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Students learn talents of a service dog...

When Connie Reiten started her presentation Monday in Kenmare, the former teacher said training dogs is similar to teaching children.

11/06/18 (Tue)

When Connie Reiten started her presentation Monday in Kenmare, the former teacher said training dogs is similar to teaching children.

Reiten is a trainer with Service Dogs for America based in Jud, a small community in LaMoure County about halfway between Jamestown and Edgeley. She has been training Oreo, the dog she brought with her, for about two years with another year to go before he goes into service.

Reiten, her daughter Katelyn and Oreo, a black Labrador, entertained students in Kenmare Monday morning, a lyceum that was sponsored by American Legion Auxiliary Unit 195 in Donnybrook.

At the conclusion of the presentation, representatives from each elementary class presented Reiten with a donation jar to go toward Oreo’s continued training.

According to Reiten, Service Dogs for America opened in 1989 and the first service dog went to work in 1990. All recruited service dogs are puppies born in Jud, they are rescued or are donated.

“We train and certify these dogs for people with disabilities,” Reiten said. “There are three kinds of disabilities; mobility, post traumatic stress disorder or seizures.”

She added that service dogs shouldn’t be confused with guide dogs, those that are trained to assist the blind. A guide dog goes through much more training before going to work for someone than a service dog.

Dogs are perhaps the best animals to be trained because they have excellent hearing, a strong sense of smell, they enjoy being around people and they are always alert.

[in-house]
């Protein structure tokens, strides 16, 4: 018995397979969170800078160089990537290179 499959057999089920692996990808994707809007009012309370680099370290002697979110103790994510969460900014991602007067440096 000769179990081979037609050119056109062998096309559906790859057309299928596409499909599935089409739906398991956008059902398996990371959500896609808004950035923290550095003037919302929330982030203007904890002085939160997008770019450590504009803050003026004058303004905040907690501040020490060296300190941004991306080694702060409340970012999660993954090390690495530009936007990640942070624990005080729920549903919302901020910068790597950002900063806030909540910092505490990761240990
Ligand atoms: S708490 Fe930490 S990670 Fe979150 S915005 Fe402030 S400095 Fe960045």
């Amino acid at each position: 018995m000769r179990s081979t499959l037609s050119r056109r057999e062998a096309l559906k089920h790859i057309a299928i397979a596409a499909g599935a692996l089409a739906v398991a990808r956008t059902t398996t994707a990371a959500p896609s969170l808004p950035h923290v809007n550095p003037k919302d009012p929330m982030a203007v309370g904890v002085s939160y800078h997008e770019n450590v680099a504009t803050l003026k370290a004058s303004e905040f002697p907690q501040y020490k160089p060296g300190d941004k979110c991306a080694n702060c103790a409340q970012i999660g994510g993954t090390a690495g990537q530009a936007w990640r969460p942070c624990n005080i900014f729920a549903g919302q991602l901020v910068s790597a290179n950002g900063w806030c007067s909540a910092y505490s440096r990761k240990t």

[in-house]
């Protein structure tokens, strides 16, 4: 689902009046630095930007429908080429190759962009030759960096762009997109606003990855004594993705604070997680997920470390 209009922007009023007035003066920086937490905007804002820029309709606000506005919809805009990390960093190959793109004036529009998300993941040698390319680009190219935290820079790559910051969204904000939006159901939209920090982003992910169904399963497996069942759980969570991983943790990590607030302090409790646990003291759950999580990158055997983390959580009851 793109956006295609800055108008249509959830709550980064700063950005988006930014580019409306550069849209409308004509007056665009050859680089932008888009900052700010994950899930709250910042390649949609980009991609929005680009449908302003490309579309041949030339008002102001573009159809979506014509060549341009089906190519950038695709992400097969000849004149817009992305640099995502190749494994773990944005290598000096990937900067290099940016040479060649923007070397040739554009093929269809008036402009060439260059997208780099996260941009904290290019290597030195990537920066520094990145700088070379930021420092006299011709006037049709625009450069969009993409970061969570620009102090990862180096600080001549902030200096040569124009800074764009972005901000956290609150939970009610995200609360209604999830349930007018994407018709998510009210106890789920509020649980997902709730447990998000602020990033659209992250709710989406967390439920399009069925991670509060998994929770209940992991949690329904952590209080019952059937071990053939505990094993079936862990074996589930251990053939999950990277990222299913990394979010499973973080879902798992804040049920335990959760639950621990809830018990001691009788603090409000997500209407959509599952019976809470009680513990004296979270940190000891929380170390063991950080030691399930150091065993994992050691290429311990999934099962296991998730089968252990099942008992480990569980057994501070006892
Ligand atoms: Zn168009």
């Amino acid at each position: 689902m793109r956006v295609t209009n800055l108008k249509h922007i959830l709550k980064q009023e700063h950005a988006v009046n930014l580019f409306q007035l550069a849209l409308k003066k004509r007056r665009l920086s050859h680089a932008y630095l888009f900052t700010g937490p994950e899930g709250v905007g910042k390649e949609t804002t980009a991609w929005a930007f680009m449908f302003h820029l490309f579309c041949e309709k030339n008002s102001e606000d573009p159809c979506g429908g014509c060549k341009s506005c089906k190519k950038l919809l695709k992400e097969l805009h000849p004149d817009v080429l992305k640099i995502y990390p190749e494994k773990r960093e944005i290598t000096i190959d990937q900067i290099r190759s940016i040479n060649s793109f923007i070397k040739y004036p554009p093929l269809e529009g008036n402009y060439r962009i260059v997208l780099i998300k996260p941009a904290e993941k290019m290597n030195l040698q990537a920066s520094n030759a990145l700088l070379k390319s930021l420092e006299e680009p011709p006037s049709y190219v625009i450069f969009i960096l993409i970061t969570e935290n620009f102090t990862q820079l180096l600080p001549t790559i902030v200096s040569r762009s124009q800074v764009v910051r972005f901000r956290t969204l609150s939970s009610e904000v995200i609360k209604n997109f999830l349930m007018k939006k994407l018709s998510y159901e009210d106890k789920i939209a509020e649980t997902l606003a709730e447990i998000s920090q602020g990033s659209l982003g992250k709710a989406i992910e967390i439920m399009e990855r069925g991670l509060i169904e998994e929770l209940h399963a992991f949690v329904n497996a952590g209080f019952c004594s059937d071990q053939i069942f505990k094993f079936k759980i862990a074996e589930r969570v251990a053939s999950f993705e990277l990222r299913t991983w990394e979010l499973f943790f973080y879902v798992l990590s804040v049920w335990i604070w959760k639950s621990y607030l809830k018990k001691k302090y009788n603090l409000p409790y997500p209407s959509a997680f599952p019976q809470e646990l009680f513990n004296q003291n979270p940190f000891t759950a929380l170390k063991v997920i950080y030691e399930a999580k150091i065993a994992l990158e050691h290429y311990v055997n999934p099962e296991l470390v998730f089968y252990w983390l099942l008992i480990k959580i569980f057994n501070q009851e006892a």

“If your mom was making a pot of chili when you came home after school and brought Oreo with you, he would be able to smell the individual items in that chili,” Reiten said. “He could smell the kidney beans, hamburger, pepper, tomato sauce and the onion by themselves.”

Reiten added dogs are the only breed of animal to make eye contact with humans. They can sense our moods and respond to pleasant voices. She said they are masters of body language.

SDA has 36 dogs currently in training in Jud and at prisons in Jamestown and Bismarck. She said service dogs may be any breed, but she leans toward dogs that are generally more happy and relaxed being with someone.

A service dog trained in Jud, is valued at $20,000 when it is provided to someone with disabilities. Some scholarships are available to those making application.

And when an applicant is chosen, that person must stay at the LaMoure County compound approximately three weeks to be trained on how to live with a service dog.

She admits $20,000 is a lot of money, but adds a service dog is worth every bit of that given the chores it can carry out.

Some examples include opening and closing doors and refrigerator doors. Alerting others when the owner has an immediate health issue, turning lights on and off and among other things, helping the person back on their feet, it has their back in a public place and comforts the person in distress.

A rope has to be installed on the refrigerator door, but if the owner asked a service dog to get him or her a bottle of milk, the dog would go to the refrigerator, open the door, select the proper beverage, take it out of the refrigerator using its mouth, close the door and deliver it to the owner.

One of the questions during a question and answer period was how on earth can a dog distinguish the difference between a milk bottle, juice bottle or water bottle?

“It’s easy to him because he can smell the individual product,” she said. “He can tell the difference.”

At the conclusion of the program, the kindergarten children lined up for a chance to pet Oreo.

“I love service dogs,” one young girl said. “I love Oreo.”

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